It’s simple: first, you confess to something interesting. If feasible, I then photograph you holding your signed confession. I then add your confession to the collection.

Go on; confess.


I wasn’t sure what would happen in 2001 when I gave members of the audience at the Chaotic Art Circus in San Francisco the opportunity to make a documented, public confession. I told one of my assistants that I wouldn’t be surprised if no one took advantage of the opportunity, and that I would consider such an outcome to be an aesthetic success.

Instead, I was pleasantly surprised at the responses, and pleased with the initial results. Each participant thought for a bit, wrote a confession, signed the model release, then posed for a documentary photograph. Not bad, really.

Nevertheless, I look at the first set of confessions as sketches. If I continue with the project, I’ll employ a more thoughtful approach. I’ll probably ask each confessor to consider his or her statement for a few days before submitting it. Then, I’ll document the confession in a “real” environment, not a studio. (Although my ineptitude with studio photography resulted in some pleasing technical mistakes, I think I shall continue to avoid the studio, as I have since high school.)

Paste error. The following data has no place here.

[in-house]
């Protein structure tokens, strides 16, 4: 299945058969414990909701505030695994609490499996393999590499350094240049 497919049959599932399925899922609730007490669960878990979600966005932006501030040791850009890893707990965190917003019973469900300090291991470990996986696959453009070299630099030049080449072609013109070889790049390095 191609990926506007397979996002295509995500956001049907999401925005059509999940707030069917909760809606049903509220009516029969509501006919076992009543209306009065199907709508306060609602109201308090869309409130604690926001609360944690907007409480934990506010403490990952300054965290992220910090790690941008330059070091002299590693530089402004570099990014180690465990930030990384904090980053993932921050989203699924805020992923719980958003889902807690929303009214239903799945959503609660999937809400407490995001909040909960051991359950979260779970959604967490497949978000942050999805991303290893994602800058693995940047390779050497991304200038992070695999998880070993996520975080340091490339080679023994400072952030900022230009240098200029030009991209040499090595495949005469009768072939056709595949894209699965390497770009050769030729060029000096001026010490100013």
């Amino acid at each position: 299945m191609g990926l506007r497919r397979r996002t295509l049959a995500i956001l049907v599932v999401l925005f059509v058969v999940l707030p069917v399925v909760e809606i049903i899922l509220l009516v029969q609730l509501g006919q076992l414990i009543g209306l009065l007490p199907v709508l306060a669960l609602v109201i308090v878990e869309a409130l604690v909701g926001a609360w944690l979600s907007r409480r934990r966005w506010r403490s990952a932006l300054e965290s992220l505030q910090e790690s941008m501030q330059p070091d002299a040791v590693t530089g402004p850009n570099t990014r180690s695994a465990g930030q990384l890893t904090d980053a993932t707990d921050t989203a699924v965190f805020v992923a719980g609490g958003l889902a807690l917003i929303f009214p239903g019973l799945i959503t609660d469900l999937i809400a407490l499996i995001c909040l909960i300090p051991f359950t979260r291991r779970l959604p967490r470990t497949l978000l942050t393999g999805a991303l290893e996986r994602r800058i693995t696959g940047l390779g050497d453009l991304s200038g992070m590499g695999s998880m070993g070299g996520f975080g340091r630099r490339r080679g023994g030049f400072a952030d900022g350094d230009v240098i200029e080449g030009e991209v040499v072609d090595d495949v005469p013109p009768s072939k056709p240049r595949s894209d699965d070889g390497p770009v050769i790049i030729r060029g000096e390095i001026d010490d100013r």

If you’d like to make a public confession, please do. I don’t know whether or not I’ll be able to publish it and/or photograph you, but making a public confession couldn’t hurt.

Or could it?

  image ©2001 David Glenn Rinehart, all rights reserved

Stephen Ujlaki
5 October 2001

that I kidnapped a nasty, noisy dog
and abandoned him at LAX


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©copyright 2001 David Glenn Rinehart, all rights reserved